WASHINGTON — An experimental COVID-19 drug that could soon become the first US-approved pill to treat the coronavirus faces a final hurdle on Tuesday: A panel of government experts will examine data on the drug from drug maker Merck.
The Food and Drug Administration is asking its outside experts whether the agency should approve the pill, weighing new information that it is less effective than first reported and may cause birth defects. The panel’s recommendations are not binding, but often guide FDA decisions.
Tuesday’s meeting comes as the number of infections in the US rises again and health authorities around the world are scrambling to assess the threat posed by the new ommicron strain.
If authorized, Merck’s Pill could be the first U.S. patients could take at home to relieve symptoms and speed recovery, a major step toward reducing hospitalizations and deaths. The drug, molnupiravir, is already approved for emergency use in the UK
Given the ongoing threat of the pandemic, the FDA is widely expected to approve the emergency use of the Merck Pill. But new data released last week paint a less convincing picture of the drug than when de Merck first published its initial results in October.
On Friday, Merck said final study results showed molnupiravir reduced hospitalization and death by 30% among adults infected with the coronavirus, significantly lower than the 50% reduction first announced based on incomplete results.
FDA regulators said they were still reviewing Merck’s update and would present a new assessment of the drug’s benefits to the outside panel. The effectiveness of Molnupiravir is an important question as panelists weigh whether the drug should be recommended and for whom.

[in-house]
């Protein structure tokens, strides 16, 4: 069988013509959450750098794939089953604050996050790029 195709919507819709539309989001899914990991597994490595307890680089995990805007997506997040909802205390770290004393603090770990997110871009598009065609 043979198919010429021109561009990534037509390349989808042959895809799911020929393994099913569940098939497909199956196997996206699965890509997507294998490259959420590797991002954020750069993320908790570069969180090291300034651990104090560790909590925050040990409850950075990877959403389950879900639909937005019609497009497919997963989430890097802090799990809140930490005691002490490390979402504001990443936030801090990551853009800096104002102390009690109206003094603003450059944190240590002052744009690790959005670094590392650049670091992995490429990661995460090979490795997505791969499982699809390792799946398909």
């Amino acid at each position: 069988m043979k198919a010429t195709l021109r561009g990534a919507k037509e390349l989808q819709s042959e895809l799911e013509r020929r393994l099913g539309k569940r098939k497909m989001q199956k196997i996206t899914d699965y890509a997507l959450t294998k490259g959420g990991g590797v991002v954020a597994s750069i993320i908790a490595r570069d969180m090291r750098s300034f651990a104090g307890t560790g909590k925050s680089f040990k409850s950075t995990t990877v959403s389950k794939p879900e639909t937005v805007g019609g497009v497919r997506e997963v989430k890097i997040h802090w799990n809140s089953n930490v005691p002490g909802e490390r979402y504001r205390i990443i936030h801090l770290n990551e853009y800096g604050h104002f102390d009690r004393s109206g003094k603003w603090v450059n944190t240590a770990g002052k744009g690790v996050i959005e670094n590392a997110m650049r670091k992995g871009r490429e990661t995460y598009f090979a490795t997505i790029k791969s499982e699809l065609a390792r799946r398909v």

An important question is whether the use of the drug by pregnant women or women of childbearing age should be restricted.
In the safety review, FDA officials said animal studies suggested Merck’s drug can cause birth defects when given in high doses. Regulators said they are considering a complete ban on molnupiravir during pregnancy and other precautions, including recommending contraceptives for some patients taking the pills.
Merck’s drug uses a new approach to fight COVID-19: It inserts tiny flaws into the coronavirus’ genetic code to prevent the virus from reproducing. That genetic effect has raised concerns that the drug could cause mutations in human fetuses or even fuel more virulent strains of the virus.
Another important question is whether the drug should be offered to patients who have been vaccinated or have previously had COVID-19. Merck did not study the drug in vaccinated people, but data from a handful of patients with previous infections suggested it had little benefit. Still, it can be impractical for doctors to screen those patients. The Merck drug works best when given within five days of the first COVID-19 symptoms, underscoring the need for prompt treatment.
Merck tested the drug in adults with mild to moderate COVID-19 who were considered to be at higher risk due to health conditions such as obesity, diabetes or heart disease. That’s the same group that is currently receiving antibody drugs, which help the immune system fight the virus. The FDA has approved three antibody drugs for COVID-19, but all must be given by IV or injection in hospitals or clinics.
Merck was the first company to submit its COVID-19 pill to the FDA, but a rival drug from Pfizer is hot on its heels and also under review.
Pfizer’s drug is part of a decades-old family of antiviral pills known as protease inhibitors, a standard treatment for HIV and hepatitis C. They work differently than Merck’s pill and have not been associated with the type of mutation concerns that was raised with Merck’s medicine.
The Associated Press Health and Science Department is supported by the Howard Hughes Medical Institute’s Department of Science Education. The AP is solely responsible for all content.
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